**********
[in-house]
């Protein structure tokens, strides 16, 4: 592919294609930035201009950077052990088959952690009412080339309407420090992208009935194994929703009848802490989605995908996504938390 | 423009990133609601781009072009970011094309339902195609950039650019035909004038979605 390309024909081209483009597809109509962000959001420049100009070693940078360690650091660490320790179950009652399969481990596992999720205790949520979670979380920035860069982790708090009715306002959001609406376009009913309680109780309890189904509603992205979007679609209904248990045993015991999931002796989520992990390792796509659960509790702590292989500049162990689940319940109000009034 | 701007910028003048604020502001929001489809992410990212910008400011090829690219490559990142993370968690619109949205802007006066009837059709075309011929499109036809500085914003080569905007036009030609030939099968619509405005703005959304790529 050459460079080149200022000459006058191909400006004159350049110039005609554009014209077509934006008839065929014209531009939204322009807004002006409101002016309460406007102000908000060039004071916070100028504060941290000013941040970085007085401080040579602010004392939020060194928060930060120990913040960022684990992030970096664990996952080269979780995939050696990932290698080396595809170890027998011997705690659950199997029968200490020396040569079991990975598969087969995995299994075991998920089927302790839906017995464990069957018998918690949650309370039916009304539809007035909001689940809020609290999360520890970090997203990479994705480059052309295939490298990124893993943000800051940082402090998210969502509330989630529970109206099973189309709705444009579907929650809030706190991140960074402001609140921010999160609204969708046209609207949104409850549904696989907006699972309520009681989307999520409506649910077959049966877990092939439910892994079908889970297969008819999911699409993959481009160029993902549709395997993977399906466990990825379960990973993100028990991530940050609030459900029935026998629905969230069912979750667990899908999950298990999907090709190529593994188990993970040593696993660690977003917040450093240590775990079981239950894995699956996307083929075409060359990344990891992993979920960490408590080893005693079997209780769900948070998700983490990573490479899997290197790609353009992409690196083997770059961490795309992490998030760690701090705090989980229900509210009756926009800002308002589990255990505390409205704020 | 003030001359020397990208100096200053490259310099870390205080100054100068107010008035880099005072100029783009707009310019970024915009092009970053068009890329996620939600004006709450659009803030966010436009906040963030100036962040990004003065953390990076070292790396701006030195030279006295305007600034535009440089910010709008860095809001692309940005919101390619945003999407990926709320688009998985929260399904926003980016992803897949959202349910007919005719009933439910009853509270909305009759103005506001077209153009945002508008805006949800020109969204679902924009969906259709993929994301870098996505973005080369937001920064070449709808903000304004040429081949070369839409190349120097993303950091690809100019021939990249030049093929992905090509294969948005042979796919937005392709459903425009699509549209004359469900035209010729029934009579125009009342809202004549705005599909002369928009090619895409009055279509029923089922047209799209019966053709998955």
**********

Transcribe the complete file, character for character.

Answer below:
[in-house]
């Protein structure tokens, strides 16, 4: 592919294609930035201009950077052990088959952690009412080339309407420090992208009935194994929703009848802490989605995908996504938390 | 423009990133609601781009072009970011094309339902195609950039650019035909004038979605 390309024909081209483009597809109509962000959001420049100009070693940078360690650091660490320790179950009652399969481990596992999720205790949520979670979380920035860069982790708090009715306002959001609406376009009913309680109780309890189904509603992205979007679609209904248990045993015991999931002796989520992990390792796509659960509790702590292989500049162990689940319940109000009034 | 701007910028003048604020502001929001489809992410990212910008400011090829690219490559990142993370968690619109949205802007006066009837059709075309011929499109036809500085914003080569905007036009030609030939099968619509405005703005959304790529 050459460079080149200022000459006058191909400006004159350049110039005609554009014209077509934006008839065929014209531009939204322009807004002006409101002016309460406007102000908000060039004071916070100028504060941290000013941040970085007085401080040579602010004392939020060194928060930060120990913040960022684990992030970096664990996952080269979780995939050696990932290698080396595809170890027998011997705690659950199997029968200490020396040569079991990975598969087969995995299994075991998920089927302790839906017995464990069957018998918690949650309370039916009304539809007035909001689940809020609290999360520890970090997203990479994705480059052309295939490298990124893993943000800051940082402090998210969502509330989630529970109206099973189309709705444009579907929650809030706190991140960074402001609140921010999160609204969708046209609207949104409850549904696989907006699972309520009681989307999520409506649910077959049966877990092939439910892994079908889970297969008819999911699409993959481009160029993902549709395997993977399906466990990825379960990973993100028990991530940050609030459900029935026998629905969230069912979750667990899908999950298990999907090709190529593994188990993970040593696993660690977003917040450093240590775990079981239950894995699956996307083929075409060359990344990891992993979920960490408590080893005693079997209780769900948070998700983490990573490479899997290197790609353009992409690196083997770059961490795309992490998030760690701090705090989980229900509210009756926009800002308002589990255990505390409205704020 | 003030001359020397990208100096200053490259310099870390205080100054100068107010008035880099005072100029783009707009310019970024915009092009970053068009890329996620939600004006709450659009803030966010436009906040963030100036962040990004003065953390990076070292790396701006030195030279006295305007600034535009440089910010709008860095809001692309940005919101390619945003999407990926709320688009998985929260399904926003980016992803897949959202349910007919005719009933439910009853509270909305009759103005506001077209153009945002508008805006949800020109969204679902924009969906259709993929994301870098996505973005080369937001920064070449709808903000304004040429081949070369839409190349120097993303950091690809100019021939990249030049093929992905090509294969948005042979796919937005392709459903425009699509549209004359469900035209010729029934009579125009009342809202004549705005599909002369928009090619895409009055279509029923089922047209799209019966053709998955």